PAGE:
First Came the Blizzard...Then Came the Earthquake

Perhaps you've been following along here or here to read about Mark Beeson's longer-than-planned stay in Alaska. He was supposed to end his trip last Friday. Then came an extreme blizzard--which is evidently worse than an actual blizzard. They call it a super-storm. So he's stuck with his friend Steve Evans, safe in a cabin, but they haven't been able to fly back. And to top it all off, this morning they had an earthquake. Oh the joy. Can't wait for the stories. Tuesday Nov 15th evening email from Mark to Sheila:

We've had a brief break in the storm. Of course, that doesn't mean the airbase isn't getting pounded. I'm sure they'll fly if they can, and they won't if they can't.

We have food. Don't worry about me. I'm fine. And we've got deer in the mountains to kill and eat if necessary. No worries. I'm in the wilderness. I've got a gun. I've got the magic little "fire-starters" we found at the store and I've got my camera. How could my situation be any better?  :)    (Only if you were here.... then THAT would be better.)

OK that's it. Gotta run. I'm going to look out the window and see if a plane is coming.  Wahoo! I'll be home before you know it....and we'll tell stories about the days we shared the "Storm of the Century in Alaska!"

Tuesday Nov 15th late evening email from Mark to Sheila:

The last few minutes of light are almost here. Unless the plane lands within the next hour, we'll be here tonight. It's gotten quite cold. About 20 degrees. The wind is blowing 40 mph so that makes the chill factor pretty chilly.  :)

You can tell them at Staff Meeting that Kodiak is amazing. All the bears are not hibernating yet. That's pretty cool. Once they den up for the winter they're done here at the lower elevations. Some are still out...which is unusual since it is so very cold and the wind has blown with such ferocity for the last 3 weeks. The Outfitters are surprised that we can still track the big bears...and they leave AMAZING tracks in the snow! What a great animal!  They're incredible.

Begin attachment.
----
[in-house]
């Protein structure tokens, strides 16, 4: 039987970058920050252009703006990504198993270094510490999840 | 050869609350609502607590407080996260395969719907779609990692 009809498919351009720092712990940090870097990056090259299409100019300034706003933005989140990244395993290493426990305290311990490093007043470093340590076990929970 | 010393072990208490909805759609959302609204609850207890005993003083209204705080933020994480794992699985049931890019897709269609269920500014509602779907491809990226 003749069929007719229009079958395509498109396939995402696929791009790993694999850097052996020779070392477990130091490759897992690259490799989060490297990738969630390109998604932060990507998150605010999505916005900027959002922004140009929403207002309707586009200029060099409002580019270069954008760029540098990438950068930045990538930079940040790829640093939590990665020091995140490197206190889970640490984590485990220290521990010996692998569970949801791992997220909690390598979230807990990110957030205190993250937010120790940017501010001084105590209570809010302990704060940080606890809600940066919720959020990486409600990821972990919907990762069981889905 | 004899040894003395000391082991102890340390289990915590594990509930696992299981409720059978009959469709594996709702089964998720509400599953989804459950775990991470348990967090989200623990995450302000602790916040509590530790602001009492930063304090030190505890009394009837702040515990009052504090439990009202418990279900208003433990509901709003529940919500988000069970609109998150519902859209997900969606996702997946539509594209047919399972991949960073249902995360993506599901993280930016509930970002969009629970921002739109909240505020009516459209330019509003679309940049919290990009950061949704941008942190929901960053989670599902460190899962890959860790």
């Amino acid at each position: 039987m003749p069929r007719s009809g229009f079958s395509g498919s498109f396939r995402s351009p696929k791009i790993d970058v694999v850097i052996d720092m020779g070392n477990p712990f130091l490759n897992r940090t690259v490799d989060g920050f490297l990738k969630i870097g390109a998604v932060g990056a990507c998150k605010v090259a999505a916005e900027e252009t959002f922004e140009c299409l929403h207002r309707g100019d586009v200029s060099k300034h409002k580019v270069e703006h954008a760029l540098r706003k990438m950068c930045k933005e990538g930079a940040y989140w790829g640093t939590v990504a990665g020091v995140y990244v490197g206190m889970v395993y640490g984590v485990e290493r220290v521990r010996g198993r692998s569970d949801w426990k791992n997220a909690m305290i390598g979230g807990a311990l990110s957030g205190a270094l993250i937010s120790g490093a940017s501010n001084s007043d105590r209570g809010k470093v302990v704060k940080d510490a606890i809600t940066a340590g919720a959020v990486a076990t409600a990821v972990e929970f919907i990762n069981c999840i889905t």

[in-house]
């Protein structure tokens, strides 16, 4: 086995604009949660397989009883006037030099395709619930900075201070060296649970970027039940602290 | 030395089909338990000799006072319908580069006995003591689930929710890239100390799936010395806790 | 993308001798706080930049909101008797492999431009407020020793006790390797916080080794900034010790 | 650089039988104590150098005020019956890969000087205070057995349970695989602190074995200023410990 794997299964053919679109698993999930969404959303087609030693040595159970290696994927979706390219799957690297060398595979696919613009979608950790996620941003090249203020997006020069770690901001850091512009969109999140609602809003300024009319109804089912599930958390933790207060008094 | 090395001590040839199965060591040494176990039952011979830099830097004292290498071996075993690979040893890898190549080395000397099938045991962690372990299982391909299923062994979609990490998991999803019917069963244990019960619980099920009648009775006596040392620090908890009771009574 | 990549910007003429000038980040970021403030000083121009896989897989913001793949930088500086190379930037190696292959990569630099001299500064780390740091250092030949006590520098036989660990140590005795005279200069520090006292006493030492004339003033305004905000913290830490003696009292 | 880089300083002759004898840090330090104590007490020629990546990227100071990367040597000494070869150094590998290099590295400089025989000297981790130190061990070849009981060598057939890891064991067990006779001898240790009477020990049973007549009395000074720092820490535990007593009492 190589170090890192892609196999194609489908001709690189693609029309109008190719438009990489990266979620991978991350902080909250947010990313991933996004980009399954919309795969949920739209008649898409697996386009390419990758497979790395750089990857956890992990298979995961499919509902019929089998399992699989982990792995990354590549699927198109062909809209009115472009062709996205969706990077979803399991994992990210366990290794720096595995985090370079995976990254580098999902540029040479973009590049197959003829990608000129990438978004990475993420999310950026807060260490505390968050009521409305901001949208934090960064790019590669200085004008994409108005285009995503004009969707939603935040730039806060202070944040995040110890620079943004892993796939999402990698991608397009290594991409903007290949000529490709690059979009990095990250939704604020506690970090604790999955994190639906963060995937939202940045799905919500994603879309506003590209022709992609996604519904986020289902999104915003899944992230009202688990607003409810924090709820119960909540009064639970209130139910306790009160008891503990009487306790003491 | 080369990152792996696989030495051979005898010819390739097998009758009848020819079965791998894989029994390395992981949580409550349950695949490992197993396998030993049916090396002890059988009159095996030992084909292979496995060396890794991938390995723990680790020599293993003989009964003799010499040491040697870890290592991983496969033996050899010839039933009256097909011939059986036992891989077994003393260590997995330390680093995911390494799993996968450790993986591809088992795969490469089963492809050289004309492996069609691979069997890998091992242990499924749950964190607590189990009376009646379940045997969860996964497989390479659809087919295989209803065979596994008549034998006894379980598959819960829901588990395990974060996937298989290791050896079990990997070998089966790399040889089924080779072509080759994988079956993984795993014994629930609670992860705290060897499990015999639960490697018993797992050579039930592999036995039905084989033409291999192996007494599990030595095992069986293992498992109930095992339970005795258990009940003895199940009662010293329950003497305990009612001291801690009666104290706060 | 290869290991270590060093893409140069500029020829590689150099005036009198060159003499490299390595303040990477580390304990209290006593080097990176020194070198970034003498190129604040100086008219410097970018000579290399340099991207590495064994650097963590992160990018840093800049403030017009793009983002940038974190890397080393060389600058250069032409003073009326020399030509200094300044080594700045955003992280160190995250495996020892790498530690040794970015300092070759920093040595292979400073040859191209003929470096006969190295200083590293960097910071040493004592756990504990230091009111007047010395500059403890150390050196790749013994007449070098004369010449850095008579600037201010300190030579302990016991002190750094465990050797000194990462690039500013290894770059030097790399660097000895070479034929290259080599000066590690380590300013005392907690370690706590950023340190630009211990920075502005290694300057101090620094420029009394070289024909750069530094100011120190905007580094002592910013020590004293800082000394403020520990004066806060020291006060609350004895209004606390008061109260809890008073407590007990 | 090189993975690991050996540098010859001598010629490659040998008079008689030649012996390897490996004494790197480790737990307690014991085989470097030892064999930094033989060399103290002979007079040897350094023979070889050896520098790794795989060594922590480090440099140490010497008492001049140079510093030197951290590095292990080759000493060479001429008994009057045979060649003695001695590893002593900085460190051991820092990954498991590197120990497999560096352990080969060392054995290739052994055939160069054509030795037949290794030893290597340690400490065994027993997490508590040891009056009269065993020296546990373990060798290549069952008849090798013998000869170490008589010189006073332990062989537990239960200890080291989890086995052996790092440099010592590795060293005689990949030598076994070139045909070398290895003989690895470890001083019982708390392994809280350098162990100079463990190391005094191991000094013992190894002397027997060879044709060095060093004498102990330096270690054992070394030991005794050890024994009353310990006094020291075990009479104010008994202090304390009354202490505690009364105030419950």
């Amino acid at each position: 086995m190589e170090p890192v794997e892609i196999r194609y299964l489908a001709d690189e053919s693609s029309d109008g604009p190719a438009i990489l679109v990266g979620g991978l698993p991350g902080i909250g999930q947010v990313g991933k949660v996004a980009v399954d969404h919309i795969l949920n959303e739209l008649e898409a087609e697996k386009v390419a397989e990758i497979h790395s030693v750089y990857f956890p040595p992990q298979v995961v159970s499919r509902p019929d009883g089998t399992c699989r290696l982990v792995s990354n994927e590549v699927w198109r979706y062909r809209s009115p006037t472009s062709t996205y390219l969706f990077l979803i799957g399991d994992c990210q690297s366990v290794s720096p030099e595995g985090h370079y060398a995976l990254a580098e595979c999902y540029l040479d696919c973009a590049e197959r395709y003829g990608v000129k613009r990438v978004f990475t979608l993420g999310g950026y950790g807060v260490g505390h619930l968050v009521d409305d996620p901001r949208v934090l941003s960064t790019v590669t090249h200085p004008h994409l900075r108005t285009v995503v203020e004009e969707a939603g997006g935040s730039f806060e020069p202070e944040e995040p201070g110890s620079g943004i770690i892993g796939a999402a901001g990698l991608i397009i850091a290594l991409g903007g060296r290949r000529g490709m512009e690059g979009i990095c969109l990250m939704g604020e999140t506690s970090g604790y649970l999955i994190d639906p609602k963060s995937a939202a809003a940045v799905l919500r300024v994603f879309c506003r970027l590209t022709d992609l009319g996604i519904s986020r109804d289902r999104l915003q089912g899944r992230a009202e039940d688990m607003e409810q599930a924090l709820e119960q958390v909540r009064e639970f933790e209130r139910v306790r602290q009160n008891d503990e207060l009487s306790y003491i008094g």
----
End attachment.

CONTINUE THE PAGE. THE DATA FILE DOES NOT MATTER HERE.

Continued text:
We got the boat back in the water today. After we got it bailed out, and rescued most of the gear that had floated away, the boat broke the mooring ropes, but we saw it when it happened so we were able to get in the surf and save the boat, thereby averting a small crisis. We pulled it out of the water. Today we put it back in. That doesn't sound like a big deal unless you're trying to do it in these weather conditions.  It's pretty severe here.  All are fine. The boat is in the water and we're fine.  Wahoo!

I've not taken too many pictures today. Everything is white, or some version thereof. Not much color...and the wind is so brutal that the it's hard to keep snow off the lens. I'm stilly trying though. It's great fun.

Steve and I are fine.

Wednesday Nov 16th morning email from Sheila to her kids (Amber, Aaron and Angela):   

Hey Kids--Not much news from Dad.  I did get news that the snow and high winds shut everything down on Kodiak.  Dad said the snow was worse, and the winds at 56 mph.  Not the best news.  He says he is good, as of course, he would!!